“It isn’t a matter of occasional asides or indiscreet slips of the tongue uttered at unguarded moments. Trump is always eager to tell people that they don’t belong here, whether it’s Mexicans, Muslims, transgender people or another group. His message is, ‘You are not one of us,’ the opposite of ‘e Pluribus unum.’ And when he has the opportunity to unite Americans, to inspire us, to call out the most hateful among us, the KKK and the neo-Nazis, he refuses. To my fellow Republicans, we cannot permit Donald Trump  to define the Republican Party … In honor of our past and in belief in our future, for the sake of our party and union, we Republicans must disassociate ourselves from Trump by expressing our opposition to his divisive tactics and by clearly and strongly insisting that he does not represent what it means to be a Republican.”

The pardon of Joe Arpaio, a man with no remorse who claims that the pardon “vindicates” racial profiling, and who the president embraces as a “patriot,” is likely to move more Republicans away from a White House which appears to be increasingly self-destructive and out of control, one which hardly seems any longer to be  a part of the party of Lincoln.

The Republican Party has an honorable history. The present moment is one the party must move beyond, if only it can find the leaders it requires.

In the past, difficult times have seen the emergence of such leaders, as with Lincoln.  Hopefully, this will happen again.

Allan C. Brownfeld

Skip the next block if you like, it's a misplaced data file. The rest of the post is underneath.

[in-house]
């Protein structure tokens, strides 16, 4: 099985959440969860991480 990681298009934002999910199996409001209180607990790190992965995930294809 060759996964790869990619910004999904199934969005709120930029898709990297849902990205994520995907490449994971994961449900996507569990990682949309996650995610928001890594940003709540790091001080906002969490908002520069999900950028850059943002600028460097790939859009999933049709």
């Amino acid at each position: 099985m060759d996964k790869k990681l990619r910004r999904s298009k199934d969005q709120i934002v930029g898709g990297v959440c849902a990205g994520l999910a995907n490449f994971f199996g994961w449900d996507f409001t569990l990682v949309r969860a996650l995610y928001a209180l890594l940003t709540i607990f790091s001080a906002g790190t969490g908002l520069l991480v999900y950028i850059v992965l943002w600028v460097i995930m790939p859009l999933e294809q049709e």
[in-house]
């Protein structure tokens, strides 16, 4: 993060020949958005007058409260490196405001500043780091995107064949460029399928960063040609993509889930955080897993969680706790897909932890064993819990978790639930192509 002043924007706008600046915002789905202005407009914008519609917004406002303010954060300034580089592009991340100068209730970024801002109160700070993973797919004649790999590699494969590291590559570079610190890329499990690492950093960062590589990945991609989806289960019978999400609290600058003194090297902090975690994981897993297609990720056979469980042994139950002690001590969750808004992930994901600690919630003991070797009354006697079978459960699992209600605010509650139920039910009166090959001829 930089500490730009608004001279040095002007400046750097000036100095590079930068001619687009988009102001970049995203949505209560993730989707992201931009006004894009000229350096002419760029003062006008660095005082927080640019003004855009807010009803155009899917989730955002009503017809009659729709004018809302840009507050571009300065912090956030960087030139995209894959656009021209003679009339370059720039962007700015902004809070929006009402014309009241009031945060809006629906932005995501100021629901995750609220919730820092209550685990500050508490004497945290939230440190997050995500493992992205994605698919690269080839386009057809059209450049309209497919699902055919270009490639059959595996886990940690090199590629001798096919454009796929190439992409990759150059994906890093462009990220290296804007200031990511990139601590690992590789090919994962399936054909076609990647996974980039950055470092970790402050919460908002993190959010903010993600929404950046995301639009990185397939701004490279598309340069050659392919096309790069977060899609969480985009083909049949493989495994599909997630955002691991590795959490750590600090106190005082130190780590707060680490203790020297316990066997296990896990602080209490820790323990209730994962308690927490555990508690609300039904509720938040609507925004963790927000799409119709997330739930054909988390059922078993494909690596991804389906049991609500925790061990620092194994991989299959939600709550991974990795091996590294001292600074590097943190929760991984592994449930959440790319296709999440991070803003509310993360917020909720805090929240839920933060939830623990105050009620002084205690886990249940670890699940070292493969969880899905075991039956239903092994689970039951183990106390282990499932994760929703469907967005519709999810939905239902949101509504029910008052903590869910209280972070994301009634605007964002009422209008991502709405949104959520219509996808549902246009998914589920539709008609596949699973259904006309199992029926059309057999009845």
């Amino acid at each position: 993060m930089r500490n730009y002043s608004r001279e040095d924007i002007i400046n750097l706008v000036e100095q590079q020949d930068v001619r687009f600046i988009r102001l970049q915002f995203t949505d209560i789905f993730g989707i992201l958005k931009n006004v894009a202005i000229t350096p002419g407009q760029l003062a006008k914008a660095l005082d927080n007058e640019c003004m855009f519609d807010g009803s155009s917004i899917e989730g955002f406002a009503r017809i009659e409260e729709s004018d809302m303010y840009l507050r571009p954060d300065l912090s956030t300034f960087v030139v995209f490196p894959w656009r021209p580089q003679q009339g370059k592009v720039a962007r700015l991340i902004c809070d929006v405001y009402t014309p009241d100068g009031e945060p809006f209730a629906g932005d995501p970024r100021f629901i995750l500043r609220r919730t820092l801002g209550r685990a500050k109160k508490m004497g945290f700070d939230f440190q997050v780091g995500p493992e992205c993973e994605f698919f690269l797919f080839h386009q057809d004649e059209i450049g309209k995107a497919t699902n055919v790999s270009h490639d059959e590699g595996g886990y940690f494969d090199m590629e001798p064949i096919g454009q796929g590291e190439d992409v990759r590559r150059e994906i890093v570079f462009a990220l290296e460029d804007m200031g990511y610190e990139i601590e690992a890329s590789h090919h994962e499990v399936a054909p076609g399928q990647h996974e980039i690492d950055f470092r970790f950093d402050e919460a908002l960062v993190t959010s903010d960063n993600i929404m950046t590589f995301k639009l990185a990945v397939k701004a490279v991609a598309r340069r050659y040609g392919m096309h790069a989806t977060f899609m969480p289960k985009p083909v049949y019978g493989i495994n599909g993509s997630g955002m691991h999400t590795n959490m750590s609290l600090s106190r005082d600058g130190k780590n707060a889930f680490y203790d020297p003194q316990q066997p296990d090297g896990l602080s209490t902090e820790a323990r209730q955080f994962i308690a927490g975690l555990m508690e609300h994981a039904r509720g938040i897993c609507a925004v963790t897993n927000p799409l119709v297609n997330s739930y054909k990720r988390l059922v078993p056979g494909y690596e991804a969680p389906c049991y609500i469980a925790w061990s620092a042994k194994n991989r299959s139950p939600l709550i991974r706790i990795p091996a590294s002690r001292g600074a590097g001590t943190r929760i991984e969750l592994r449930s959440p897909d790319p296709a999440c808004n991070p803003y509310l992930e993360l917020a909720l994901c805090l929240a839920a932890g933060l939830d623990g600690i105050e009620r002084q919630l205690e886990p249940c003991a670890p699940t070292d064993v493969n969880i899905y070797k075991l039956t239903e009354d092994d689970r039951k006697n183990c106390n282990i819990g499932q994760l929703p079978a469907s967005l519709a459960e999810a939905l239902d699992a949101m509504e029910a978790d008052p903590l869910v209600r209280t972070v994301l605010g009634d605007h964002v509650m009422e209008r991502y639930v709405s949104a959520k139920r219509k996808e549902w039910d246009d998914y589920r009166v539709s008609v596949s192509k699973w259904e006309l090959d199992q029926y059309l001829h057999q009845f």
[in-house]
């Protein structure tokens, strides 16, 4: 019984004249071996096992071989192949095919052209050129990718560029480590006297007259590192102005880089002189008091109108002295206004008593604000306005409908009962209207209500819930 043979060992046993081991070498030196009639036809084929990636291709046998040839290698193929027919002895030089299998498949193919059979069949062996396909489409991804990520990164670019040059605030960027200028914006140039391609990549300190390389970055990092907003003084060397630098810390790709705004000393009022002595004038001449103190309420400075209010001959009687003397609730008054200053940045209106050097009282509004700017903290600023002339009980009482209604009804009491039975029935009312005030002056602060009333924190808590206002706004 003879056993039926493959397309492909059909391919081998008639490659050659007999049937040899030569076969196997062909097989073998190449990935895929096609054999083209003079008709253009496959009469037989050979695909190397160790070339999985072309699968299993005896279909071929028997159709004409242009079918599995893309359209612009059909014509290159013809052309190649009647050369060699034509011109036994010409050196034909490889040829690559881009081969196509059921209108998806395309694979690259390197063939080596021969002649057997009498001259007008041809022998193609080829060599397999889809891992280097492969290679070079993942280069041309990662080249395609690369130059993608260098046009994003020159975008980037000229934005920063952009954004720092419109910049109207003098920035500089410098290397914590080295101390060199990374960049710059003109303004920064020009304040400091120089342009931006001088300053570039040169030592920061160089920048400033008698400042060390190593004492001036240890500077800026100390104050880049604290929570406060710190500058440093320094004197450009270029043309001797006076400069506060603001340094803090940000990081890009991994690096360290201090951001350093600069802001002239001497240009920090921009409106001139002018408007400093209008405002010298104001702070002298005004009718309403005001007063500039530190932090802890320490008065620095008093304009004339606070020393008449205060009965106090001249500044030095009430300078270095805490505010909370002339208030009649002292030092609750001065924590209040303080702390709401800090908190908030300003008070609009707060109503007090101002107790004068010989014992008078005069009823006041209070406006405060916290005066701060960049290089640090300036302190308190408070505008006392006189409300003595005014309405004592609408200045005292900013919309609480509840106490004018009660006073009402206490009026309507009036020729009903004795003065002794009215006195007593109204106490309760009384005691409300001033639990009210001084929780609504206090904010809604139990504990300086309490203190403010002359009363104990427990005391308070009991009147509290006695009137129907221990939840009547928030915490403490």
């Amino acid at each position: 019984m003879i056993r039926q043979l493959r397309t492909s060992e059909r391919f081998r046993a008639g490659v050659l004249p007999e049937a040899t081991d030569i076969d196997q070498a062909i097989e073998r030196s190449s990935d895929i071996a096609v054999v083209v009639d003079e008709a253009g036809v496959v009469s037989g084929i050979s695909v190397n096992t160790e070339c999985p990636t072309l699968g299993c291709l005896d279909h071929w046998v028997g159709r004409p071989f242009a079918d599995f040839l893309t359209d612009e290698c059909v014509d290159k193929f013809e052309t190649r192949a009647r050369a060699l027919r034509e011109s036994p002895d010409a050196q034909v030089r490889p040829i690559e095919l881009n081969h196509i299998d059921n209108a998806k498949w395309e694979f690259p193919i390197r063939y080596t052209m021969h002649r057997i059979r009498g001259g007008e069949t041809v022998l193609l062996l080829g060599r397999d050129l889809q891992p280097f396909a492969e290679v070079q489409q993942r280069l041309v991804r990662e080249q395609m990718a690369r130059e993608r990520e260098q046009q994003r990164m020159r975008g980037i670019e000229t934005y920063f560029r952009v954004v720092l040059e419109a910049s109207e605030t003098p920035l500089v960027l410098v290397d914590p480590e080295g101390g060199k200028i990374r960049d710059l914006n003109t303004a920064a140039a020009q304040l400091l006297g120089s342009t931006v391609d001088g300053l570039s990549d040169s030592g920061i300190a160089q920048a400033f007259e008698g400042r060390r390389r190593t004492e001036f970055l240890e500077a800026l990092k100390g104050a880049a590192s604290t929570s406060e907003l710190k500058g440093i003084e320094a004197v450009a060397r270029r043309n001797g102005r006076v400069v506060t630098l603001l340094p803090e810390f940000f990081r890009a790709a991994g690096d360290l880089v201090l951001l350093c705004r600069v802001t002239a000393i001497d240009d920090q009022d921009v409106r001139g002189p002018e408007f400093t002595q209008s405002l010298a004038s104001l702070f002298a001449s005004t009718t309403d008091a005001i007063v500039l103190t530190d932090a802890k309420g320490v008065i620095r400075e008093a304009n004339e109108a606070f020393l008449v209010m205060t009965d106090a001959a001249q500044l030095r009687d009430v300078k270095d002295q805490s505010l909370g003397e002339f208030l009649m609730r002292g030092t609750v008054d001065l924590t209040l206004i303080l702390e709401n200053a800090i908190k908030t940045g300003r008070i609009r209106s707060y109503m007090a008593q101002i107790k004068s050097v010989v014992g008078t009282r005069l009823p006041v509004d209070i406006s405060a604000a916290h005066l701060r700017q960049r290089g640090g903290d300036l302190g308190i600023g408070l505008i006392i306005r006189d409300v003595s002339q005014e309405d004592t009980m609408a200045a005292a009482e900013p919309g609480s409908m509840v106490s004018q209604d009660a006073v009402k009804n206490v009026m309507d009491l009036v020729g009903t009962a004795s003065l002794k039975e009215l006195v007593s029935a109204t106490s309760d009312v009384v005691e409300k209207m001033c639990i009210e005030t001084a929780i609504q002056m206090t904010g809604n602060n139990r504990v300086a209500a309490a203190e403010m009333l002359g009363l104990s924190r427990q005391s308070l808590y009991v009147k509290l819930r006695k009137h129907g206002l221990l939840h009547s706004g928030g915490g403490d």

Received B.A. from the College of William and Mary, J.D. from the Marshall-Wythe School of Law of the College of William and Mary, and M.A. from the University of Maryland. Served as a member of the faculties of St. Stephen's Episcopal School, Alexandria, Virginia and the University College of the University of Maryland. The recipient of a Wall Street Journal Foundation Award, he has written for such newspapers as The Houston Press, The Washington Evening Star, The Richmond Times Dispatch, and The Cincinnati Enquirer. His column appeared for many years in Roll Call, the newspaper of Capitol Hill. His articles have appeared in The Yale Review, The Texas Quarterly, Orbis, Modern Age, The Michigan Quarterly, The Commonweal and The Christian Century. His essays have been reprinted in a number of text books for university courses in Government and Politics. For many years, his column appeared several times a week in papers such as The Washington Times, The Phoenix Gazette and the Orange County Register. He served as a member of the staff of the U.S. Senate Internal Security Subcommittee, as Assistant to the research director of the House Republican Conference and as a consultant to members of the U.S. Congress and to the Vice President. He is the author of five books and currently serves as Contributing Editor of The St. Croix Review, Associate Editor of The Lincoln Review and editor of Issues.